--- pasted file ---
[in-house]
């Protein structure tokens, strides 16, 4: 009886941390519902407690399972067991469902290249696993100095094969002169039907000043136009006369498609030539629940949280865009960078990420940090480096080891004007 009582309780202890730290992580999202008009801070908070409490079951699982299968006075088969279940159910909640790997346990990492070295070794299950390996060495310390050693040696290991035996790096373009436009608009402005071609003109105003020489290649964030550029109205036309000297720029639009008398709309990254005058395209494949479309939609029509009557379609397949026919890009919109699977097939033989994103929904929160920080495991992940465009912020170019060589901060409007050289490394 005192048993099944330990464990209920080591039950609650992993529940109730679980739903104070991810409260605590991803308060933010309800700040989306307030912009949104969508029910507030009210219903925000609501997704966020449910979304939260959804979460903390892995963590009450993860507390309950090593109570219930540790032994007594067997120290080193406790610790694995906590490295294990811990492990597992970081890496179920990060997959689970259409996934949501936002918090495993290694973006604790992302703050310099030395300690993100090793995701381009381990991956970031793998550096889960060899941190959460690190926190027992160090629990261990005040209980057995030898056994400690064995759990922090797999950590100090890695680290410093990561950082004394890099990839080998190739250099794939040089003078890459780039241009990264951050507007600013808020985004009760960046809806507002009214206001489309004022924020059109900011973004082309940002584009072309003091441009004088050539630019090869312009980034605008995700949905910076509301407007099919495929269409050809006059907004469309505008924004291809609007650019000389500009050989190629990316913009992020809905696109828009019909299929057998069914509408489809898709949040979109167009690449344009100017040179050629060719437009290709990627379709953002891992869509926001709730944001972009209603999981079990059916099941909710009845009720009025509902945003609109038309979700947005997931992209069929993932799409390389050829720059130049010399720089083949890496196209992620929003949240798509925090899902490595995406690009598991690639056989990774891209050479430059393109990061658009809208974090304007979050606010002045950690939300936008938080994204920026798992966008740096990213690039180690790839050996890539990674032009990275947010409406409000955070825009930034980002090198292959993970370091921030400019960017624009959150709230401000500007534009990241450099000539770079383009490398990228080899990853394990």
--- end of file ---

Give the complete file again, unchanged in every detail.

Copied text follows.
[in-house]
């Protein structure tokens, strides 16, 4: 009886941390519902407690399972067991469902290249696993100095094969002169039907000043136009006369498609030539629940949280865009960078990420940090480096080891004007 009582309780202890730290992580999202008009801070908070409490079951699982299968006075088969279940159910909640790997346990990492070295070794299950390996060495310390050693040696290991035996790096373009436009608009402005071609003109105003020489290649964030550029109205036309000297720029639009008398709309990254005058395209494949479309939609029509009557379609397949026919890009919109699977097939033989994103929904929160920080495991992940465009912020170019060589901060409007050289490394 005192048993099944330990464990209920080591039950609650992993529940109730679980739903104070991810409260605590991803308060933010309800700040989306307030912009949104969508029910507030009210219903925000609501997704966020449910979304939260959804979460903390892995963590009450993860507390309950090593109570219930540790032994007594067997120290080193406790610790694995906590490295294990811990492990597992970081890496179920990060997959689970259409996934949501936002918090495993290694973006604790992302703050310099030395300690993100090793995701381009381990991956970031793998550096889960060899941190959460690190926190027992160090629990261990005040209980057995030898056994400690064995759990922090797999950590100090890695680290410093990561950082004394890099990839080998190739250099794939040089003078890459780039241009990264951050507007600013808020985004009760960046809806507002009214206001489309004022924020059109900011973004082309940002584009072309003091441009004088050539630019090869312009980034605008995700949905910076509301407007099919495929269409050809006059907004469309505008924004291809609007650019000389500009050989190629990316913009992020809905696109828009019909299929057998069914509408489809898709949040979109167009690449344009100017040179050629060719437009290709990627379709953002891992869509926001709730944001972009209603999981079990059916099941909710009845009720009025509902945003609109038309979700947005997931992209069929993932799409390389050829720059130049010399720089083949890496196209992620929003949240798509925090899902490595995406690009598991690639056989990774891209050479430059393109990061658009809208974090304007979050606010002045950690939300936008938080994204920026798992966008740096990213690039180690790839050996890539990674032009990275947010409406409000955070825009930034980002090198292959993970370091921030400019960017624009959150709230401000500007534009990241450099000539770079383009490398990228080899990853394990």